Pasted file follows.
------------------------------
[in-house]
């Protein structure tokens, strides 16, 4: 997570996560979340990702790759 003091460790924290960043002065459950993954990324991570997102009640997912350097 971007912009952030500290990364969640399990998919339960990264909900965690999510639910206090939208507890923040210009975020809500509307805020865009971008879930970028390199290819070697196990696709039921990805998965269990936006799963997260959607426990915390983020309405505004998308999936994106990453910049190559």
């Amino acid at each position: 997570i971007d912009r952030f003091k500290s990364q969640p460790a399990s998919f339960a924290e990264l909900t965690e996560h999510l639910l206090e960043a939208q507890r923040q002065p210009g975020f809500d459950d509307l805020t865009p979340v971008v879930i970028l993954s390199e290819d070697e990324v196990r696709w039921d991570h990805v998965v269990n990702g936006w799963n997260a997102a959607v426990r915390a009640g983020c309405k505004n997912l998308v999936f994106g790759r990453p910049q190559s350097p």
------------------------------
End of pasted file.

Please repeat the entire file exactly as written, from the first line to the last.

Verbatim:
[in-house]
């Protein structure tokens, strides 16, 4: 997570996560979340990702790759 003091460790924290960043002065459950993954990324991570997102009640997912350097 971007912009952030500290990364969640399990998919339960990264909900965690999510639910206090939208507890923040210009975020809500509307805020865009971008879930970028390199290819070697196990696709039921990805998965269990936006799963997260959607426990915390983020309405505004998308999936994106990453910049190559």
């Amino acid at each position: 997570i971007d912009r952030f003091k500290s990364q969640p460790a399990s998919f339960a924290e990264l909900t965690e996560h999510l639910l206090e960043a939208q507890r923040q002065p210009g975020f809500d459950d509307l805020t865009p979340v971008v879930i970028l993954s390199e290819d070697e990324v196990r696709w039921d991570h990805v998965v269990n990702g936006w799963n997260a997102a959607v426990r915390a009640g983020c309405k505004n997912l998308v999936f994106g790759r990453p910049q190559s350097p």